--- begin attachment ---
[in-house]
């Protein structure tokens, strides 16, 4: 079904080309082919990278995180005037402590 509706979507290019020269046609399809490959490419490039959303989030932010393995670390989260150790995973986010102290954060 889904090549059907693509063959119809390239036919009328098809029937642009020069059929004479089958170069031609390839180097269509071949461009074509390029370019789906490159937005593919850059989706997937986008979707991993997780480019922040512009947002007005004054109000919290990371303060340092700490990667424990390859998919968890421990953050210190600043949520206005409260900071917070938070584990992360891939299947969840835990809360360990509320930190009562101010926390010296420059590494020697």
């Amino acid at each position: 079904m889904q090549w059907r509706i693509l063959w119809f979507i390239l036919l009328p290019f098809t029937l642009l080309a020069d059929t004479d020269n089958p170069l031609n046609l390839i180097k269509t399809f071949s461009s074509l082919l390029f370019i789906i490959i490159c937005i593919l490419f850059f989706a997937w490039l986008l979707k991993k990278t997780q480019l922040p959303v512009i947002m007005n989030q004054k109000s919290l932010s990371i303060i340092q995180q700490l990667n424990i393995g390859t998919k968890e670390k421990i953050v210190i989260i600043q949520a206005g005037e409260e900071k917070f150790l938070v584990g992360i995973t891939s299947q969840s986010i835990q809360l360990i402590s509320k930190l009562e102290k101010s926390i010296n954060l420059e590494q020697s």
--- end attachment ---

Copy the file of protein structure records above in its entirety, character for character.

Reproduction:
[in-house]
């Protein structure tokens, strides 16, 4: 079904080309082919990278995180005037402590 509706979507290019020269046609399809490959490419490039959303989030932010393995670390989260150790995973986010102290954060 889904090549059907693509063959119809390239036919009328098809029937642009020069059929004479089958170069031609390839180097269509071949461009074509390029370019789906490159937005593919850059989706997937986008979707991993997780480019922040512009947002007005004054109000919290990371303060340092700490990667424990390859998919968890421990953050210190600043949520206005409260900071917070938070584990992360891939299947969840835990809360360990509320930190009562101010926390010296420059590494020697």
């Amino acid at each position: 079904m889904q090549w059907r509706i693509l063959w119809f979507i390239l036919l009328p290019f098809t029937l642009l080309a020069d059929t004479d020269n089958p170069l031609n046609l390839i180097k269509t399809f071949s461009s074509l082919l390029f370019i789906i490959i490159c937005i593919l490419f850059f989706a997937w490039l986008l979707k991993k990278t997780q480019l922040p959303v512009i947002m007005n989030q004054k109000s919290l932010s990371i303060i340092q995180q700490l990667n424990i393995g390859t998919k968890e670390k421990i953050v210190i989260i600043q949520a206005g005037e409260e900071k917070f150790l938070v584990g992360i995973t891939s299947q969840s986010i835990q809360l360990i402590s509320k930190l009562e102290k101010s926390i010296n954060l420059e590494q020697s």